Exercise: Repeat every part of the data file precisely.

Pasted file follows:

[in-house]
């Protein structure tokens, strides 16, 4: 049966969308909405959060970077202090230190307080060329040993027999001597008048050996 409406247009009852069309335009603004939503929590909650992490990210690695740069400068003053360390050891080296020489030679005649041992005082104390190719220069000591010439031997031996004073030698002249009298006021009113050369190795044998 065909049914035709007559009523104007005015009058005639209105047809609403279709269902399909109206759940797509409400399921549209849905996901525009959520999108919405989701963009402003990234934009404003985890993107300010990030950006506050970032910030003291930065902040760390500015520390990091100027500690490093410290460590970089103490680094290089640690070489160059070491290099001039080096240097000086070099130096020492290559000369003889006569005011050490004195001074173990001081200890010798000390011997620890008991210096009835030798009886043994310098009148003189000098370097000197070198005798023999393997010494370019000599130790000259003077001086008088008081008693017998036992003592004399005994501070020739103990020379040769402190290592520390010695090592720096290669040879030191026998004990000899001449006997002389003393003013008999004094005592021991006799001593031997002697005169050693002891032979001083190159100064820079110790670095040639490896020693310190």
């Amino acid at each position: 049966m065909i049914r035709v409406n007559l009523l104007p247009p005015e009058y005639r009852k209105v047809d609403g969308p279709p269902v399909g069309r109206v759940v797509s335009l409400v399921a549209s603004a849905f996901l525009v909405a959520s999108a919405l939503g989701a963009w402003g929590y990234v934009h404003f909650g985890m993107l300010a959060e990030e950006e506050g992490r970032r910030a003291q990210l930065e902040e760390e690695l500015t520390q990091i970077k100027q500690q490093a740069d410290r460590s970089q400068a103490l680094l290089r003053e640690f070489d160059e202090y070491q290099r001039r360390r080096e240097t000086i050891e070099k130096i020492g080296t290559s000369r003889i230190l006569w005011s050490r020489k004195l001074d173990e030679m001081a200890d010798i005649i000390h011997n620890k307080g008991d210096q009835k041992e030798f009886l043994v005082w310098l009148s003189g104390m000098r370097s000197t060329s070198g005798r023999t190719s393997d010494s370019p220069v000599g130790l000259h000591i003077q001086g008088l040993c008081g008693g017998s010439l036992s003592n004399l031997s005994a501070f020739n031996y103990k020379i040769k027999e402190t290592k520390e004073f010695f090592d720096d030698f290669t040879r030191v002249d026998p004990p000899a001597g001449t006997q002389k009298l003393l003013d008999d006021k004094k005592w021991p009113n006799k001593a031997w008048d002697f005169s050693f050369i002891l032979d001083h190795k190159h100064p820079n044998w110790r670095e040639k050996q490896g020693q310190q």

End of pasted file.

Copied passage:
[in-house]
């Protein structure tokens, strides 16, 4: 049966969308909405959060970077202090230190307080060329040993027999001597008048050996 409406247009009852069309335009603004939503929590909650992490990210690695740069400068003053360390050891080296020489030679005649041992005082104390190719220069000591010439031997031996004073030698002249009298006021009113050369190795044998 065909049914035709007559009523104007005015009058005639209105047809609403279709269902399909109206759940797509409400399921549209849905996901525009959520999108919405989701963009402003990234934009404003985890993107300010990030950006506050970032910030003291930065902040760390500015520390990091100027500690490093410290460590970089103490680094290089640690070489160059070491290099001039080096240097000086070099130096020492290559000369003889006569005011050490004195001074173990001081200890010798000390011997620890008991210096009835030798009886043994310098009148003189000098370097000197070198005798023999393997010494370019000599130790000259003077001086008088008081008693017998036992003592004399005994501070020739103990020379040769402190290592520390010695090592720096290669040879030191026998004990000899001449006997002389003393003013008999004094005592021991006799001593031997002697005169050693002891032979001083190159100064820079110790670095040639490896020693310190």
């Amino acid at each position: 049966m065909i049914r035709v409406n007559l009523l104007p247009p005015e009058y005639r009852k209105v047809d609403g969308p279709p269902v399909g069309r109206v759940v797509s335009l409400v399921a549209s603004a849905f996901l525009v909405a959520s999108a919405l939503g989701a963009w402003g929590y990234v934009h404003f909650g985890m993107l300010a959060e990030e950006e506050g992490r970032r910030a003291q990210l930065e902040e760390e690695l500015t520390q990091i970077k100027q500690q490093a740069d410290r460590s970089q400068a103490l680094l290089r003053e640690f070489d160059e202090y070491q290099r001039r360390r080096e240097t000086i050891e070099k130096i020492g080296t290559s000369r003889i230190l006569w005011s050490r020489k004195l001074d173990e030679m001081a200890d010798i005649i000390h011997n620890k307080g008991d210096q009835k041992e030798f009886l043994v005082w310098l009148s003189g104390m000098r370097s000197t060329s070198g005798r023999t190719s393997d010494s370019p220069v000599g130790l000259h000591i003077q001086g008088l040993c008081g008693g017998s010439l036992s003592n004399l031997s005994a501070f020739n031996y103990k020379i040769k027999e402190t290592k520390e004073f010695f090592d720096d030698f290669t040879r030191v002249d026998p004990p000899a001597g001449t006997q002389k009298l003393l003013d008999d006021k004094k005592w021991p009113n006799k001593a031997w008048d002697f005169s050693f050369i002891l032979d001083h190795k190159h100064p820079n044998w110790r670095e040639k050996q490896g020693q310190q």